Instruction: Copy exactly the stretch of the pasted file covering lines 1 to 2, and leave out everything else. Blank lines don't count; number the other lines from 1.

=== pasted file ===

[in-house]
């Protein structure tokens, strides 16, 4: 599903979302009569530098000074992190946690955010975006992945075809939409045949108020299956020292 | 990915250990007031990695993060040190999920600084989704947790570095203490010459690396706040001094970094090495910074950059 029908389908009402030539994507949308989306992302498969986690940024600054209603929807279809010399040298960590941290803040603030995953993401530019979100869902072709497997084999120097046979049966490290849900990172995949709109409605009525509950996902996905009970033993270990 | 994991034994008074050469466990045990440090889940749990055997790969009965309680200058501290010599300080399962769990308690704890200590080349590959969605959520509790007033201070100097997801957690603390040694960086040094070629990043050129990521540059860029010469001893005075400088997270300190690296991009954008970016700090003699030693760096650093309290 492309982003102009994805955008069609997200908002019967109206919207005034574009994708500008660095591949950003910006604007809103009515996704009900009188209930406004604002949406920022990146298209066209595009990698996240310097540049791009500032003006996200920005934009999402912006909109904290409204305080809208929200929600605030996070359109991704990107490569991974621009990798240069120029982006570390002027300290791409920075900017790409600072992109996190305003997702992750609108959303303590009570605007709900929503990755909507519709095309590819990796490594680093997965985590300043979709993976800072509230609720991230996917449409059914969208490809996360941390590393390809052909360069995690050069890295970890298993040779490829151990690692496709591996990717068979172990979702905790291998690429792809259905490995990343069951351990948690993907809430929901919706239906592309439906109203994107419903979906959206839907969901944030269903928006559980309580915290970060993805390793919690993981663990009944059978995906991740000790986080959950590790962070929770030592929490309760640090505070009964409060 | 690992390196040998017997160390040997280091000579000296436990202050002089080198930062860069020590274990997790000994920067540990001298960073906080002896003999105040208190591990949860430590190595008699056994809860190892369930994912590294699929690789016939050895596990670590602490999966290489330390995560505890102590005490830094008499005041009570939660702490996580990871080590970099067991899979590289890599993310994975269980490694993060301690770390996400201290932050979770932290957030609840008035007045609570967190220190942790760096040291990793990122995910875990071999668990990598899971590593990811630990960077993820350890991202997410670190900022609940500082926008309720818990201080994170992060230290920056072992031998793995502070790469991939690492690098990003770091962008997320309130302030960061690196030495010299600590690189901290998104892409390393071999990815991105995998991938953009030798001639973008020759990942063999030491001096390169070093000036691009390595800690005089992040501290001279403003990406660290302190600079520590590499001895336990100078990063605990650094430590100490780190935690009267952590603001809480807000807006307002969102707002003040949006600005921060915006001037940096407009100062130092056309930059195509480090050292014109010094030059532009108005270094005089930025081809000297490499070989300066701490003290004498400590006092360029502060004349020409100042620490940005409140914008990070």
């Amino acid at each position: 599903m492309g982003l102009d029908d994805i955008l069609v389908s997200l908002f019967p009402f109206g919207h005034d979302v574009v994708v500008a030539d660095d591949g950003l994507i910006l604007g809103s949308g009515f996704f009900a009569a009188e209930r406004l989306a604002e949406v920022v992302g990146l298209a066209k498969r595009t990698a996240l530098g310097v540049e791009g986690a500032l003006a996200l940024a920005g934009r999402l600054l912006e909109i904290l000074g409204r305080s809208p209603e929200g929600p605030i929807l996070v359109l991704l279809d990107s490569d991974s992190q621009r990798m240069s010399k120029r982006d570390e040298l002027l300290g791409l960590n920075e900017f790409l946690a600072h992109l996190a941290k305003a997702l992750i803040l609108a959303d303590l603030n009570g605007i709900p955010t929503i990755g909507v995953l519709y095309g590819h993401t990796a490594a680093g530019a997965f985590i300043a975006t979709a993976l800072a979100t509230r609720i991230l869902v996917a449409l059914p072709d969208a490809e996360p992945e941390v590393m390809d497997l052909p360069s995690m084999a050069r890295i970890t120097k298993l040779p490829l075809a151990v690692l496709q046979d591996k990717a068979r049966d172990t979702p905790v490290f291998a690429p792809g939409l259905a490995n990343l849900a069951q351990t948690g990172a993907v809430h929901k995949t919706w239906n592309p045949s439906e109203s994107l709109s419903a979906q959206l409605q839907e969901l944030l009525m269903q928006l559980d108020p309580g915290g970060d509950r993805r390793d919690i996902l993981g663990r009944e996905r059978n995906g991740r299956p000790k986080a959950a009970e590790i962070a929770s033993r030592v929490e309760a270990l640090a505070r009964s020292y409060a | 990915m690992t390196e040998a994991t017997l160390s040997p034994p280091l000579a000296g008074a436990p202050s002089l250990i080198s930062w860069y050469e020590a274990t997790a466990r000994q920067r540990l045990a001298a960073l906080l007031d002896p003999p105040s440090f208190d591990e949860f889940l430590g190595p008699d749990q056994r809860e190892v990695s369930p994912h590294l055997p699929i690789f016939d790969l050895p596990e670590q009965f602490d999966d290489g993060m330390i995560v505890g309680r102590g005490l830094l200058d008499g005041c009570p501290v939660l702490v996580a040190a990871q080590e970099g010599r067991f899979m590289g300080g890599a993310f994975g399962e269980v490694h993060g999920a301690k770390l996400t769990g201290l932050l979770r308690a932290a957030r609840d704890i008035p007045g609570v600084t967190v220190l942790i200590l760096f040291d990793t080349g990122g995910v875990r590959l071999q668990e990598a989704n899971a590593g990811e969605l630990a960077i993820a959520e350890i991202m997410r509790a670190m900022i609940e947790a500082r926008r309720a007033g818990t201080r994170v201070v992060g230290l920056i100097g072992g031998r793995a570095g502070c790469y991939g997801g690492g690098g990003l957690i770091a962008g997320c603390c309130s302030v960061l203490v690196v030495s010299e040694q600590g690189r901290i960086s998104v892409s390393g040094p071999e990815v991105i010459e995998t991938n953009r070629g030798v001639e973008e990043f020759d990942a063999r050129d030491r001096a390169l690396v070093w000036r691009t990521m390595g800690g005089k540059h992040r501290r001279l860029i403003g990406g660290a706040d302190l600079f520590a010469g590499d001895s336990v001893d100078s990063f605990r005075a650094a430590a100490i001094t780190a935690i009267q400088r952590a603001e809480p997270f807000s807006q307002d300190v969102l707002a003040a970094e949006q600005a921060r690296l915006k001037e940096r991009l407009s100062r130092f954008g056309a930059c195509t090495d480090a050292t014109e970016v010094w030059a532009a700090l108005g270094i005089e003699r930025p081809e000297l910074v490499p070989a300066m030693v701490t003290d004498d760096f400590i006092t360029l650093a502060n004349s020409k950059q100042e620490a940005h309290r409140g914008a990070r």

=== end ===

[in-house]
């Protein structure tokens, strides 16, 4: 599903979302009569530098000074992190946690955010975006992945075809939409045949108020299956020292 | 990915250990007031990695993060040190999920600084989704947790570095203490010459690396706040001094970094090495910074950059 029908389908009402030539994507949308989306992302498969986690940024600054209603929807279809010399040298960590941290803040603030995953993401530019979100869902072709497997084999120097046979049966490290849900990172995949709109409605009525509950996902996905009970033993270990 | 994991034994008074050469466990045990440090889940749990055997790969009965309680200058501290010599300080399962769990308690704890200590080349590959969605959520509790007033201070100097997801957690603390040694960086040094070629990043050129990521540059860029010469001893005075400088997270300190690296991009954008970016700090003699030693760096650093309290 492309982003102009994805955008069609997200908002019967109206919207005034574009994708500008660095591949950003910006604007809103009515996704009900009188209930406004604002949406920022990146298209066209595009990698996240310097540049791009500032003006996200920005934009999402912006909109904290409204305080809208929200929600605030996070359109991704990107490569991974621009990798240069120029982006570390002027300290791409920075900017790409600072992109996190305003997702992750609108959303303590009570605007709900929503990755909507519709095309590819990796490594680093997965985590300043979709993976800072509230609720991230996917449409059914969208490809996360941390590393390809052909360069995690050069890295970890298993040779490829151990690692496709591996990717068979172990979702905790291998690429792809259905490995990343069951351990948690993907809430929901919706239906592309439906109203994107419903979906959206839907969901944030269903928006559980309580915290970060993805390793919690993981663990009944059978995906991740000790986080959950590790962070929770030592929490309760640090505070009964409060 | 690992390196040998017997160390040997280091000579000296436990202050002089080198930062860069020590274990997790000994920067540990001298960073906080002896003999105040208190591990949860430590190595008699056994809860190892369930994912590294699929690789016939050895596990670590602490999966290489330390995560505890102590005490830094008499005041009570939660702490996580990871080590970099067991899979590289890599993310994975269980490694993060301690770390996400201290932050979770932290957030609840008035007045609570967190220190942790760096040291990793990122995910875990071999668990990598899971590593990811630990960077993820350890991202997410670190900022609940500082926008309720818990201080994170992060230290920056072992031998793995502070790469991939690492690098990003770091962008997320309130302030960061690196030495010299600590690189901290998104892409390393071999990815991105995998991938953009030798001639973008020759990942063999030491001096390169070093000036691009390595800690005089992040501290001279403003990406660290302190600079520590590499001895336990100078990063605990650094430590100490780190935690009267952590603001809480807000807006307002969102707002003040949006600005921060915006001037940096407009100062130092056309930059195509480090050292014109010094030059532009108005270094005089930025081809000297490499070989300066701490003290004498400590006092360029502060004349020409100042620490940005409140914008990070």